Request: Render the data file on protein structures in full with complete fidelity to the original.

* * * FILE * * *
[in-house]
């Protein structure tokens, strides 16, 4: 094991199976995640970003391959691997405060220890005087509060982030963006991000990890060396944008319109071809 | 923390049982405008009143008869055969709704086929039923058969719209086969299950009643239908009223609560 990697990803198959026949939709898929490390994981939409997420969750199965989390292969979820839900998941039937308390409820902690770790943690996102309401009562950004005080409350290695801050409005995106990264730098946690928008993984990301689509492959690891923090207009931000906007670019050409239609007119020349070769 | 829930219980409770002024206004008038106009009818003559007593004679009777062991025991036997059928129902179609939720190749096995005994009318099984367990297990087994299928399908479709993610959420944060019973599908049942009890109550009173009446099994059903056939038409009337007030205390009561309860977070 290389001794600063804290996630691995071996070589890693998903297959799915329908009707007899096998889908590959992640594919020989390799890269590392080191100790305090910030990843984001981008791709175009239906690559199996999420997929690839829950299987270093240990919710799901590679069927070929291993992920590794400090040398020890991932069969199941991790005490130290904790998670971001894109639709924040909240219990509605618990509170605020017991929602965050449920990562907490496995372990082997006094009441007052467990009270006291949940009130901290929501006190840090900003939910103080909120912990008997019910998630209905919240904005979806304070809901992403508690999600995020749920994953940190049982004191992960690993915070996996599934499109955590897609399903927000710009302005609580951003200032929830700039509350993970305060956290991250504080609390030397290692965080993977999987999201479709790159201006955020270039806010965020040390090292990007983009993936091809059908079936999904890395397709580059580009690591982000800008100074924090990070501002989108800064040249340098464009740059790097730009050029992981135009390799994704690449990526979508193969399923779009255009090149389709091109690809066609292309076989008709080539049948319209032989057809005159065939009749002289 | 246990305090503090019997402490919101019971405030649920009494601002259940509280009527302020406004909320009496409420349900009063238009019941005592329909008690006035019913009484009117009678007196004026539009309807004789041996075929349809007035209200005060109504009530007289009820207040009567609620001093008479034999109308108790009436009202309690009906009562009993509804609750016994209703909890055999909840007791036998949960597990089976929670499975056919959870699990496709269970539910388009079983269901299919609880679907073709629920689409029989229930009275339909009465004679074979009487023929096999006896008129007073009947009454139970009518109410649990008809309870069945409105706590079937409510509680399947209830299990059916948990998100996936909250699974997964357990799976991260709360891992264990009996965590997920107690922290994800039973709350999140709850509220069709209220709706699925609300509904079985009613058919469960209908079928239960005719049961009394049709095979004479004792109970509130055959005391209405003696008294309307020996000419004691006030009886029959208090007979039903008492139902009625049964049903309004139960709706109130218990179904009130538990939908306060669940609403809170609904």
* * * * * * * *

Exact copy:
[in-house]
């Protein structure tokens, strides 16, 4: 094991199976995640970003391959691997405060220890005087509060982030963006991000990890060396944008319109071809 | 923390049982405008009143008869055969709704086929039923058969719209086969299950009643239908009223609560 990697990803198959026949939709898929490390994981939409997420969750199965989390292969979820839900998941039937308390409820902690770790943690996102309401009562950004005080409350290695801050409005995106990264730098946690928008993984990301689509492959690891923090207009931000906007670019050409239609007119020349070769 | 829930219980409770002024206004008038106009009818003559007593004679009777062991025991036997059928129902179609939720190749096995005994009318099984367990297990087994299928399908479709993610959420944060019973599908049942009890109550009173009446099994059903056939038409009337007030205390009561309860977070 290389001794600063804290996630691995071996070589890693998903297959799915329908009707007899096998889908590959992640594919020989390799890269590392080191100790305090910030990843984001981008791709175009239906690559199996999420997929690839829950299987270093240990919710799901590679069927070929291993992920590794400090040398020890991932069969199941991790005490130290904790998670971001894109639709924040909240219990509605618990509170605020017991929602965050449920990562907490496995372990082997006094009441007052467990009270006291949940009130901290929501006190840090900003939910103080909120912990008997019910998630209905919240904005979806304070809901992403508690999600995020749920994953940190049982004191992960690993915070996996599934499109955590897609399903927000710009302005609580951003200032929830700039509350993970305060956290991250504080609390030397290692965080993977999987999201479709790159201006955020270039806010965020040390090292990007983009993936091809059908079936999904890395397709580059580009690591982000800008100074924090990070501002989108800064040249340098464009740059790097730009050029992981135009390799994704690449990526979508193969399923779009255009090149389709091109690809066609292309076989008709080539049948319209032989057809005159065939009749002289 | 246990305090503090019997402490919101019971405030649920009494601002259940509280009527302020406004909320009496409420349900009063238009019941005592329909008690006035019913009484009117009678007196004026539009309807004789041996075929349809007035209200005060109504009530007289009820207040009567609620001093008479034999109308108790009436009202309690009906009562009993509804609750016994209703909890055999909840007791036998949960597990089976929670499975056919959870699990496709269970539910388009079983269901299919609880679907073709629920689409029989229930009275339909009465004679074979009487023929096999006896008129007073009947009454139970009518109410649990008809309870069945409105706590079937409510509680399947209830299990059916948990998100996936909250699974997964357990799976991260709360891992264990009996965590997920107690922290994800039973709350999140709850509220069709209220709706699925609300509904079985009613058919469960209908079928239960005719049961009394049709095979004479004792109970509130055959005391209405003696008294309307020996000419004691006030009886029959208090007979039903008492139902009625049964049903309004139960709706109130218990179904009130538990939908306060669940609403809170609904």